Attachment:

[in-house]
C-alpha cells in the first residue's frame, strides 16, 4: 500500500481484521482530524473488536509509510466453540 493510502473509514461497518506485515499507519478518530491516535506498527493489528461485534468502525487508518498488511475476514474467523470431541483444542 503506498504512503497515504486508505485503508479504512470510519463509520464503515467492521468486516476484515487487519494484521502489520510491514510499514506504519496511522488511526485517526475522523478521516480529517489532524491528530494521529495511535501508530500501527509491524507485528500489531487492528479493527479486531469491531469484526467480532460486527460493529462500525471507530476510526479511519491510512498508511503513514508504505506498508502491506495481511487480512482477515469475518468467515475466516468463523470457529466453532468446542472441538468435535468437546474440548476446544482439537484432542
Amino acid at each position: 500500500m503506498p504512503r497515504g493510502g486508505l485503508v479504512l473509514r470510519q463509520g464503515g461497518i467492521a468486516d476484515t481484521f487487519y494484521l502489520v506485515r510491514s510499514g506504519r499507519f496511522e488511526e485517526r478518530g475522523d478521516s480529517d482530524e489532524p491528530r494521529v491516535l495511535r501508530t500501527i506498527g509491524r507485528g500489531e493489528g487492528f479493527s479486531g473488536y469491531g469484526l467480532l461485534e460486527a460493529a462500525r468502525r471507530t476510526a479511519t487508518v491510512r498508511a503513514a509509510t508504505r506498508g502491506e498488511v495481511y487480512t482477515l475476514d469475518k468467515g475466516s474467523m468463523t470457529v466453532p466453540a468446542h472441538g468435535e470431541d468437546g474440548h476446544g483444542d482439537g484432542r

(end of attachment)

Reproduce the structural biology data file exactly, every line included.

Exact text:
[in-house]
C-alpha cells in the first residue's frame, strides 16, 4: 500500500481484521482530524473488536509509510466453540 493510502473509514461497518506485515499507519478518530491516535506498527493489528461485534468502525487508518498488511475476514474467523470431541483444542 503506498504512503497515504486508505485503508479504512470510519463509520464503515467492521468486516476484515487487519494484521502489520510491514510499514506504519496511522488511526485517526475522523478521516480529517489532524491528530494521529495511535501508530500501527509491524507485528500489531487492528479493527479486531469491531469484526467480532460486527460493529462500525471507530476510526479511519491510512498508511503513514508504505506498508502491506495481511487480512482477515469475518468467515475466516468463523470457529466453532468446542472441538468435535468437546474440548476446544482439537484432542
Amino acid at each position: 500500500m503506498p504512503r497515504g493510502g486508505l485503508v479504512l473509514r470510519q463509520g464503515g461497518i467492521a468486516d476484515t481484521f487487519y494484521l502489520v506485515r510491514s510499514g506504519r499507519f496511522e488511526e485517526r478518530g475522523d478521516s480529517d482530524e489532524p491528530r494521529v491516535l495511535r501508530t500501527i506498527g509491524r507485528g500489531e493489528g487492528f479493527s479486531g473488536y469491531g469484526l467480532l461485534e460486527a460493529a462500525r468502525r471507530t476510526a479511519t487508518v491510512r498508511a503513514a509509510t508504505r506498508g502491506e498488511v495481511y487480512t482477515l475476514d469475518k468467515g475466516s474467523m468463523t470457529v466453532p466453540a468446542h472441538g468435535e470431541d468437546g474440548h476446544g483444542d482439537g484432542r